Position: Student at St. John’s University School of Law
The city of Harbin is located in China’s coldest and harshest province: Heilongjiang. Situated between Russia and North Korea, Harbin’s economic growth can be attributed to its rich soil, conducive mainly to wheat and soybeans, and as a prominent center for Russian trade. Despite its burgeoning economy and influx of foreign cultural trends, and by foreign I mean American, Harbin still seemed perilously close to the end of the world. This lonesome city rises in an unaesthetic abruptness from northern agricultural plains, emphasizing the extensive vastness that surrounds the area. The snow is accompanied by subzero temperatures—which are consistent for nearly half of the year—giving the city a colorless but reflective quality. This environment, coupled with the absurdity of Chinese culture, or so it seemed from my perspective, was a necessary disruption to have an unguarded moment of reinvention. I found myself in this city for nearly thirteen months, teaching English to children at two different schools. All of this occurred after graduating from the University of Mary Washington with a degree in American Studies.
The vicissitudes of college left me with the droning ambition to live abroad before making an official commitment to a law school. Such a long-term plan could not have been constructed without the help of the American Studies Department, the content of its classes, and especially an internship that honed my interest in law. Taking an interdisciplinary approach to specific topics forces students to consider multiple perspectives and, more importantly, question the assumptions and inferences of various beliefs. I chose to take mostly sociology and anthropology courses and concentrated my major in race and ethnicity. The emphasis on speaking and critical reading has manifested itself into my daily life and secured an unprecedented foundation as a perceptive, empathetic, and passionate individual.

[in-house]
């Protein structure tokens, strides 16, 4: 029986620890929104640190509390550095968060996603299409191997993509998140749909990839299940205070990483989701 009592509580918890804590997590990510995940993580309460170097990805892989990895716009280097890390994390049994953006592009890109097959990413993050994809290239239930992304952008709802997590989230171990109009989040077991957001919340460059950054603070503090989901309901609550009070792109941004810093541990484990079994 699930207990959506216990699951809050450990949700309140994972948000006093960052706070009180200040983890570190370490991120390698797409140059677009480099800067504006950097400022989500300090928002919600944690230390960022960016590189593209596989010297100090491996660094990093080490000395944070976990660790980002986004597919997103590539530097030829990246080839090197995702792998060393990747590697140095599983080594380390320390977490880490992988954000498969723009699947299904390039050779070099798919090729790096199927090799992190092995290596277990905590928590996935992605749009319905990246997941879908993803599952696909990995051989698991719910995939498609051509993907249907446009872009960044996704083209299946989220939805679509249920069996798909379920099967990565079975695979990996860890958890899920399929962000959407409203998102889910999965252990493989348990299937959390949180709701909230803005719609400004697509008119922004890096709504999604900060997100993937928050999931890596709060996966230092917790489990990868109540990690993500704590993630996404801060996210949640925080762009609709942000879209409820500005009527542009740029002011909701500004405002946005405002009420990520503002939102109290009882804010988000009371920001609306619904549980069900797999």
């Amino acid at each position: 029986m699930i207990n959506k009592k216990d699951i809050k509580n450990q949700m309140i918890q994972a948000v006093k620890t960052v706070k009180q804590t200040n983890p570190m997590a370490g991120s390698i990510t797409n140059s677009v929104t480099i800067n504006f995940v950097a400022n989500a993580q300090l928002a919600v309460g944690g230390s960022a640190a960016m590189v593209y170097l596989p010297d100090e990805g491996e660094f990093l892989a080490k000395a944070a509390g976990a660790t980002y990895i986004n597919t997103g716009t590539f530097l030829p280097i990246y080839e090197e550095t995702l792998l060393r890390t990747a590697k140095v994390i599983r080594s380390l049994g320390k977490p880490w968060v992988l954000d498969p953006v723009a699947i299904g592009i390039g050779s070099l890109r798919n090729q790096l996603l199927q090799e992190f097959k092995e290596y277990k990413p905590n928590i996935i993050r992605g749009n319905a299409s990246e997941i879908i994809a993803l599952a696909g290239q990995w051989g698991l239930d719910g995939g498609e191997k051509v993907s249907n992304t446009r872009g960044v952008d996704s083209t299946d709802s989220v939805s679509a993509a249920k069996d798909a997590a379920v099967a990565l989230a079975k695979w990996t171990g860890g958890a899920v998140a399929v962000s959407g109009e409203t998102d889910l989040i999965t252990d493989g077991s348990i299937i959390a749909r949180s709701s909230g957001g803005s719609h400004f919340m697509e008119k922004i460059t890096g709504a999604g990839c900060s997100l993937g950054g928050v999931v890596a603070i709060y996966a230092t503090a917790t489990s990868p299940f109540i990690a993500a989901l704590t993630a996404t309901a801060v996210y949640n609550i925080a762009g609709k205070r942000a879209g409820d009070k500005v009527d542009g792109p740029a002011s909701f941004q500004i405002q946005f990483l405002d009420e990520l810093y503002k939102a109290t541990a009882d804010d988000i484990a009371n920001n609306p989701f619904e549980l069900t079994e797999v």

As a student editor for Mary Washington’s collegiate newspaper, formerly known as The Bullet, these traits were immensely helpful in my ability to effectively communicate arguments and articulate ideas. Outside the classroom, I had an internship with Fredericksburg’s Department of Planning and Community Development. Interning for local government was a tangible experience of how my background in American Studies was directly applicable to real-world prospects. I conducted research in Fredericksburg titled, An Analysis of Impediments to Fair Housing, which involved working with local officials, housing experts and city residents to identity unequal housing practices. This assessment of public and private sector housing conditions displayed how laws have real consequences for those living under such regulations. These experiences solidified what I had learned throughout my college career and were tremendously relevant in graduating and subsequently teaching abroad.
Life after graduation can be overwhelming and it rarely passes without regrets. It takes endurance to find your way with any real confidence and certainty. However, I will always think fondly of UMW and the personal refinement of my time as an American Studies major.